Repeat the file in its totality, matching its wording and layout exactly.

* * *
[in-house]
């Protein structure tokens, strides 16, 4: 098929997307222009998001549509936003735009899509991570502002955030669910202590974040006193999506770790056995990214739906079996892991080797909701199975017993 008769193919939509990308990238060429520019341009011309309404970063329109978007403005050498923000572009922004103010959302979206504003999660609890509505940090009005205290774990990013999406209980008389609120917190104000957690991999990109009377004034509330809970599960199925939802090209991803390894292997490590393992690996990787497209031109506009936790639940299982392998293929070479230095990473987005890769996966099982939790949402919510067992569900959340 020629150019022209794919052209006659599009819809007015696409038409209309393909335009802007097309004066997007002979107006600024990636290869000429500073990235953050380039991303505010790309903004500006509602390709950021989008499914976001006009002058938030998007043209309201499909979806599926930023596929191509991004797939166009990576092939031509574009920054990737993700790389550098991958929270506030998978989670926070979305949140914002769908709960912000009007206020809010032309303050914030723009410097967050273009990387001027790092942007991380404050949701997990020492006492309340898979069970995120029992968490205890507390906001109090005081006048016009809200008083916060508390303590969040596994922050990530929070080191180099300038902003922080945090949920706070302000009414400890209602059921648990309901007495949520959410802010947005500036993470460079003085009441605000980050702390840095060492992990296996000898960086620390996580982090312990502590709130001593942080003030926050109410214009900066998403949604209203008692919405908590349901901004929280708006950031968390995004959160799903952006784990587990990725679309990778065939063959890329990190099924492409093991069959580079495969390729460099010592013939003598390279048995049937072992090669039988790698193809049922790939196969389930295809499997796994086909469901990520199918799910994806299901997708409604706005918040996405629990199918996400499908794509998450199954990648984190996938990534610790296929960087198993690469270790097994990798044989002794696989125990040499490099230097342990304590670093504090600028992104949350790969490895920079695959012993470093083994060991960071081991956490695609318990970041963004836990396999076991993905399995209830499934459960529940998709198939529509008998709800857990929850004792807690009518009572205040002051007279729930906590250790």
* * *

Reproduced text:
[in-house]
């Protein structure tokens, strides 16, 4: 098929997307222009998001549509936003735009899509991570502002955030669910202590974040006193999506770790056995990214739906079996892991080797909701199975017993 008769193919939509990308990238060429520019341009011309309404970063329109978007403005050498923000572009922004103010959302979206504003999660609890509505940090009005205290774990990013999406209980008389609120917190104000957690991999990109009377004034509330809970599960199925939802090209991803390894292997490590393992690996990787497209031109506009936790639940299982392998293929070479230095990473987005890769996966099982939790949402919510067992569900959340 020629150019022209794919052209006659599009819809007015696409038409209309393909335009802007097309004066997007002979107006600024990636290869000429500073990235953050380039991303505010790309903004500006509602390709950021989008499914976001006009002058938030998007043209309201499909979806599926930023596929191509991004797939166009990576092939031509574009920054990737993700790389550098991958929270506030998978989670926070979305949140914002769908709960912000009007206020809010032309303050914030723009410097967050273009990387001027790092942007991380404050949701997990020492006492309340898979069970995120029992968490205890507390906001109090005081006048016009809200008083916060508390303590969040596994922050990530929070080191180099300038902003922080945090949920706070302000009414400890209602059921648990309901007495949520959410802010947005500036993470460079003085009441605000980050702390840095060492992990296996000898960086620390996580982090312990502590709130001593942080003030926050109410214009900066998403949604209203008692919405908590349901901004929280708006950031968390995004959160799903952006784990587990990725679309990778065939063959890329990190099924492409093991069959580079495969390729460099010592013939003598390279048995049937072992090669039988790698193809049922790939196969389930295809499997796994086909469901990520199918799910994806299901997708409604706005918040996405629990199918996400499908794509998450199954990648984190996938990534610790296929960087198993690469270790097994990798044989002794696989125990040499490099230097342990304590670093504090600028992104949350790969490895920079695959012993470093083994060991960071081991956490695609318990970041963004836990396999076991993905399995209830499934459960529940998709198939529509008998709800857990929850004792807690009518009572205040002051007279729930906590250790």